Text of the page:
According to the group's own claims, the Order of Nine Angles was established in Shropshire, Western England during the late 1960s, when a Grand Mistress united a number of ancient pagan groups active in the area.[90] This account states that when the Order's Grand Mistress migrated to Australia, a man known as "Anton Long" took over as the new Grand Master.[90] From 1976 onward he authored an array of texts for the tradition, codifying and extending its teachings, mythos, and structure.[91] Various academics have argued that Long is the pseudonym of British Neo-Nazi activist David Myatt,[92] an allegation that Myatt has denied.[93] The ONA arose to public attention in the early 1980s,[94] spreading its message through magazine articles over the following two decades.[95] In 2000, it established a presence on the internet,[95] later adopting social media to promote its message.[96]

The ONA is a secretive organization,[97] and lacks any central administration, instead operating as a network of allied Satanic practitioners, which it terms the "kollective".[98] It consists largely of autonomous cells known as "nexions".[98] The majority of these are located in Britain, Ireland, and Germany, although others are located elsewhere in Europe, and in Russia, Egypt, South Africa, Brazil, Australia, and the United States.[98]

The ONA describe their occultism as "Traditional Satanism".[99] The ONA's writings encourage human sacrifice,[100] referring to their victims as opfers.[101] According to the Order's teachings, such opfers must demonstrate character faults that mark them out as being worthy of death,[102] and accordingly the ONA insists that children must never be victims.[103] No ONA cell have admitted to carrying out a sacrifice in a ritualised manner, but rather Order members have joined the police and military in order to carry out such killings.[104] Faxneld described the Order as "a dangerous and extreme form of Satanism",[105] while Harvey claimed that the ONA fit the stereotype of the Satanist "better than other groups" by embracing "deeply shocking" and illegal acts.[106]

Teenage Satanism[edit]

The researcher Gareth Medway noted that in 1995 he encountered a British woman who stated that she had been a practicing Satanist during her teenage years. She had grown up in a small mining village, and had come to believe that she had psychic powers. After hearing about Satanism in some library books, she declared herself a Satanist and formulated a belief that Satan was the true god. After her teenage years she abandoned Satanism and became a chaos magickian.[107]

Luciferianism[edit]

A version of the symbol of Lucifer, used by some modern Satanists
Main article: Luciferianism

Luciferianism can be understood best as a belief system or intellectual creed that venerates the essential and inherent characteristics that are affixed and commonly given to Lucifer. Luciferianism is often identified as an auxiliary creed or movement of Satanism, due to the common identification of Lucifer with Satan. Some Luciferians accept this identification and/or consider Lucifer as the "light bearer" and illuminated aspect of Satan, giving them the name of Satanists and the right to bear the title. Others reject it, giving the argument that Lucifer is a more positive and easy-going ideal than Satan. They are inspired by the ancient myths of Egypt, Rome and Greece, Gnosticism and traditional Western occultism.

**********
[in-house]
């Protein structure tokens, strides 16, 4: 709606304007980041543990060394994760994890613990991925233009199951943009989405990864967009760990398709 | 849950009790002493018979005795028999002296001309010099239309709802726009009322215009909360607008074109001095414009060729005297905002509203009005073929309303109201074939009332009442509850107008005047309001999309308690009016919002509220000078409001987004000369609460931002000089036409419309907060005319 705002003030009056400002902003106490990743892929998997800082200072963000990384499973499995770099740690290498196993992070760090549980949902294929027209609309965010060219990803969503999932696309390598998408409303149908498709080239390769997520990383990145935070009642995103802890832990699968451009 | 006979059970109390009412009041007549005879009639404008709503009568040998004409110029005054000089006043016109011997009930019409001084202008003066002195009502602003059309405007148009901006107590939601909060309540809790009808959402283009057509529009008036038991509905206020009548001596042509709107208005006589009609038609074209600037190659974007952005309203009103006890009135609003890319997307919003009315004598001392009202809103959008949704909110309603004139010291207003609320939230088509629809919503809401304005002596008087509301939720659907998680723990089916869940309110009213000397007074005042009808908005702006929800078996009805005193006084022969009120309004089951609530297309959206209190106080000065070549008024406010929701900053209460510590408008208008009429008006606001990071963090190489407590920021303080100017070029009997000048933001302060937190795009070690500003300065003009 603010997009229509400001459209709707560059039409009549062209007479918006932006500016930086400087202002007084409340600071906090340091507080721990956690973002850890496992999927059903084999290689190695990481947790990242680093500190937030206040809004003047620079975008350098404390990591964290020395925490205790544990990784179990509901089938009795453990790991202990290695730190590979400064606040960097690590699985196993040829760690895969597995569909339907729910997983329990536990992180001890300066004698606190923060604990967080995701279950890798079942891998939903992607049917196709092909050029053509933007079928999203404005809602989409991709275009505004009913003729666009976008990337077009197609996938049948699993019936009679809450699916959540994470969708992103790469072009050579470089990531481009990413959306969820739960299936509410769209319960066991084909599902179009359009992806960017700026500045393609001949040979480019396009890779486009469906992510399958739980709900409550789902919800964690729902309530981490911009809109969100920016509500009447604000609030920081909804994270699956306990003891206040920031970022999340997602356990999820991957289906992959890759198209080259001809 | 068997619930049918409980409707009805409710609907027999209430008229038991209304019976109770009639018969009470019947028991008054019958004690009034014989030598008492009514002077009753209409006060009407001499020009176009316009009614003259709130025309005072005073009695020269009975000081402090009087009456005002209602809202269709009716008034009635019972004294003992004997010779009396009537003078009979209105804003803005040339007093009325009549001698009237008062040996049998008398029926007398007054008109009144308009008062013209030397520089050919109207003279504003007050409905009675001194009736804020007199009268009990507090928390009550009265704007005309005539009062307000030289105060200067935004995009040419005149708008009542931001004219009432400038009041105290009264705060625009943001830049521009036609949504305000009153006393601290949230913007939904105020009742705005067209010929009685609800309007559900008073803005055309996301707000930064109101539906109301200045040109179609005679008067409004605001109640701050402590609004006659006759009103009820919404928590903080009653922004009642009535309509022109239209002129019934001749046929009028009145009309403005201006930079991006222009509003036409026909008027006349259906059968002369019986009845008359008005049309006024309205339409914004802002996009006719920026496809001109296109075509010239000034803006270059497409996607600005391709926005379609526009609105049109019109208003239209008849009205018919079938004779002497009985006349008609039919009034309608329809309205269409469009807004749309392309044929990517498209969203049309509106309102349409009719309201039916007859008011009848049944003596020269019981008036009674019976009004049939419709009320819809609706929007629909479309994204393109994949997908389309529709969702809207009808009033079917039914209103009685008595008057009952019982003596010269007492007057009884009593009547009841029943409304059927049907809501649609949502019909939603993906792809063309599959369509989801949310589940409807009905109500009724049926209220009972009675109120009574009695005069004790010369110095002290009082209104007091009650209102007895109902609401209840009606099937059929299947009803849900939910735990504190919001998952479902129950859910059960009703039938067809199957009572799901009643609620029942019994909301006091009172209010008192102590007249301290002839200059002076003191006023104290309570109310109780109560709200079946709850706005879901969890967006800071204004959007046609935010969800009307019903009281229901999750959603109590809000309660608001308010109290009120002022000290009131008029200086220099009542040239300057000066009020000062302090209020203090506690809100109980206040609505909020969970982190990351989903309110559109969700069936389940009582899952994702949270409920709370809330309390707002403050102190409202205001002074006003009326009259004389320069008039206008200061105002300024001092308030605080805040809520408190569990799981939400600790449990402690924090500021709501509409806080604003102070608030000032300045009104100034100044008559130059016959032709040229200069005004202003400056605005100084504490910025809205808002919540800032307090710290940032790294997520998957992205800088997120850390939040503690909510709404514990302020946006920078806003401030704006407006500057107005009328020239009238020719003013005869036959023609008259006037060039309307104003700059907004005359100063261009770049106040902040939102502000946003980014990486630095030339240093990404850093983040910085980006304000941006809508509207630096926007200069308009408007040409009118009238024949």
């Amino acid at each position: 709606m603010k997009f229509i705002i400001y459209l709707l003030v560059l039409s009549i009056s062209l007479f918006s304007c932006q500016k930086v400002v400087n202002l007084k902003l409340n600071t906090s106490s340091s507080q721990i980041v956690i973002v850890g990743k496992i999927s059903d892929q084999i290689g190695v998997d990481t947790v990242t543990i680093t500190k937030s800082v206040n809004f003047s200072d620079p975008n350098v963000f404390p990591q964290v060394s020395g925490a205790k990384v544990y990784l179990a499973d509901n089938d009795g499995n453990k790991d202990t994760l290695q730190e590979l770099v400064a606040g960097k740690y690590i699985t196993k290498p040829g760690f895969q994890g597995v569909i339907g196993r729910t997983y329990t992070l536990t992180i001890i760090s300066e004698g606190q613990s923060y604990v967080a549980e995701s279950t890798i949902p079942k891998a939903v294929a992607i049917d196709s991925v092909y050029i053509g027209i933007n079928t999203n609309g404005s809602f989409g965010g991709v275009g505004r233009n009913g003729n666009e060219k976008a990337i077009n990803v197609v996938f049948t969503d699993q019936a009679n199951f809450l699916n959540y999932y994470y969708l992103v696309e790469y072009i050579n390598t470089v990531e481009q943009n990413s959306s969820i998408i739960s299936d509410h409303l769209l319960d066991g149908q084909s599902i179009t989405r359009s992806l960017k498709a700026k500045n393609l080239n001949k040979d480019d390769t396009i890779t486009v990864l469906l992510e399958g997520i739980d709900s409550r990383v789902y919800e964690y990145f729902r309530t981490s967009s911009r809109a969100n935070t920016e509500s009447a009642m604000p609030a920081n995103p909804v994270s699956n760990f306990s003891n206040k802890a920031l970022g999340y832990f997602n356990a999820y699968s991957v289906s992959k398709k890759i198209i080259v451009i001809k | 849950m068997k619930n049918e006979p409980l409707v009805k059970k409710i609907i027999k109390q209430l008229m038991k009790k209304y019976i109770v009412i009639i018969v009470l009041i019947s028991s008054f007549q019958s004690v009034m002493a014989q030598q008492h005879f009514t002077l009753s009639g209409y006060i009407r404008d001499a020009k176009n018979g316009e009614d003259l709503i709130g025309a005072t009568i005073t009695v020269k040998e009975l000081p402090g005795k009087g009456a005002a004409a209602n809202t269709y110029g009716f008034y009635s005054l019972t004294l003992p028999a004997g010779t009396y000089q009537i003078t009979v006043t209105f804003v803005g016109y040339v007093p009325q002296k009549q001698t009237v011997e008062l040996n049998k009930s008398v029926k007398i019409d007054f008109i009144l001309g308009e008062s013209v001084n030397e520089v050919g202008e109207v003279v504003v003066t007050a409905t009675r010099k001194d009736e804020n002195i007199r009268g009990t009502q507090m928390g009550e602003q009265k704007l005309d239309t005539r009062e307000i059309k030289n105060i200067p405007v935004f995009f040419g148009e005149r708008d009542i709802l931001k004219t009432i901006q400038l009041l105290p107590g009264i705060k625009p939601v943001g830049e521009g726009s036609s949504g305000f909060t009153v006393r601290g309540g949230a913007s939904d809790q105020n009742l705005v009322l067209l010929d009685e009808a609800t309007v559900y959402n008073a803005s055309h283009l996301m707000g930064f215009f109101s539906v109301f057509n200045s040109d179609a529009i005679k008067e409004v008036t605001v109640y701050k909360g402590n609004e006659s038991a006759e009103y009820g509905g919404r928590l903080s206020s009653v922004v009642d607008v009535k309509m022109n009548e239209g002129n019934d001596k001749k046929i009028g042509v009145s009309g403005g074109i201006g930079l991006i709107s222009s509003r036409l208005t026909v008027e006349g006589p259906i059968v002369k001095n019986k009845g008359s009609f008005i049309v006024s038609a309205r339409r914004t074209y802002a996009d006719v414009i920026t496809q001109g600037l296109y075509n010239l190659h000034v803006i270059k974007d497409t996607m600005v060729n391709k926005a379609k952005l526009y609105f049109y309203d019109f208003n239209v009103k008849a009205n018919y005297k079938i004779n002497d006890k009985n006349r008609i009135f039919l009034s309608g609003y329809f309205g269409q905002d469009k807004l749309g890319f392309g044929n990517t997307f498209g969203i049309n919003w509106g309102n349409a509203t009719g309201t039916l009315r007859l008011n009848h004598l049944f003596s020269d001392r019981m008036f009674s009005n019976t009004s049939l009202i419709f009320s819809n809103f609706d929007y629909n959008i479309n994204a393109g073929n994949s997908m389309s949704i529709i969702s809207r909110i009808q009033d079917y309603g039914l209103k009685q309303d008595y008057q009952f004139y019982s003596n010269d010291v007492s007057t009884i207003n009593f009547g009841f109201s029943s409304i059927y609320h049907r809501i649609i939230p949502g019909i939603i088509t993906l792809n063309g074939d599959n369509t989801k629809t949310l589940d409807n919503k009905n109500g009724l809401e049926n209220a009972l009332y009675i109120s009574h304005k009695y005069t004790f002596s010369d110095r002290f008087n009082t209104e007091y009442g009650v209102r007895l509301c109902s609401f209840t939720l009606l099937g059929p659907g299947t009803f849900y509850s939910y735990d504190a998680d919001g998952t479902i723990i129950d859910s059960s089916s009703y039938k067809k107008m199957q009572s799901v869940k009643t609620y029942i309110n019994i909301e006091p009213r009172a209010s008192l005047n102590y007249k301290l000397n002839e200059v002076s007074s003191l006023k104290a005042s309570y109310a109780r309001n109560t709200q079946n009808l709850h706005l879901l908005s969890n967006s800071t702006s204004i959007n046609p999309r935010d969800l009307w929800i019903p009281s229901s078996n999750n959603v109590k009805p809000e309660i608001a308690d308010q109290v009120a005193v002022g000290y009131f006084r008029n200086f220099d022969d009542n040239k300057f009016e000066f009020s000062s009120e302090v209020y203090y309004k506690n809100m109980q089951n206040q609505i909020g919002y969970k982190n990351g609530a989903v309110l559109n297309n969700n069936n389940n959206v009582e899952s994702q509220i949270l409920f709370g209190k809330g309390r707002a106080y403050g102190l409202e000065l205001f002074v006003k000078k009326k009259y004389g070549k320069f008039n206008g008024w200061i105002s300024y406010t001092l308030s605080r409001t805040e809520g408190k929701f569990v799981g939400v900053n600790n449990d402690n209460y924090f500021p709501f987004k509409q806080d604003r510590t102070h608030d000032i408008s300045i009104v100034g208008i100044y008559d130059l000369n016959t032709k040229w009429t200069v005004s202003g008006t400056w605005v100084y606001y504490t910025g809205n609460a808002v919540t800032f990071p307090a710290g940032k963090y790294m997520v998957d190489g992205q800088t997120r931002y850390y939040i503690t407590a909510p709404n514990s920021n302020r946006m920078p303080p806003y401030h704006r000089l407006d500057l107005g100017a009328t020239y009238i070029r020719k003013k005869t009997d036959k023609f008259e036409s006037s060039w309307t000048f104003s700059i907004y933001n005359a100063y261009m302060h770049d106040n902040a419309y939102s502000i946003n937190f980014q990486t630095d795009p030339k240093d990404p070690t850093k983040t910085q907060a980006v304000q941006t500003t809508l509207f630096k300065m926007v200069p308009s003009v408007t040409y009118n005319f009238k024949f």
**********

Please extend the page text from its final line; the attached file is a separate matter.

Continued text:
Temple of Set[edit]

Main article: Temple of Set

The Temple of Set is an initiatory occult society claiming to be the world's leading left-hand path religious organization. It was established in 1975 by Michael A. Aquino and certain members of the priesthood of the Church of Satan,[108] who left because of administrative and philosophical disagreements. ToS deliberately self-differentiates from CoS in several ways, most significantly in theology and sociology.[109] The philosophy of the Temple of Set may be summed up as "enlightened individualism" — enhancement and improvement of oneself by personal education, experiment and initiation. This process is necessarily different and distinctive for each individual. The members do not agree on whether Set is "real" or not, and they're not expected to.[109]

The Temple presents the view that the name Satan was originally a corruption of the name Set.[110] The Temple teaches that Set is a real entity,[111] the only real god in existence, with all others created by the human imagination.[112] Set is described as having given humanity — through the means of non-natural evolution — the "Black Flame" or the "Gift of Set", a questioning intellect which sets the species apart from other animals.[113] While Setians are expected to revere Set, they do not worship him.[114] Central to Setian philosophy is the human individual,[115] with self-deification presented as the ultimate goal.[116]

In 2005 Petersen noted that academic estimates for the Temple's membership varied from between 300 and 500,[117] and Granholm suggested that in 2007 the Temple contained circa 200 members.[118]

Legal recognition[edit]

Approval by Royal Navy[edit]

In 2004 it was claimed that Satanism was allowed in the Royal Navy of the British Armed Forces, despite opposition from Christians.[119][120][121] In 2016, under a Freedom of Information request, the Navy Command Headquarters stated that "we do not recognise satanism as a formal religion, and will not grant facilities or make specific time available for individual worship".[122]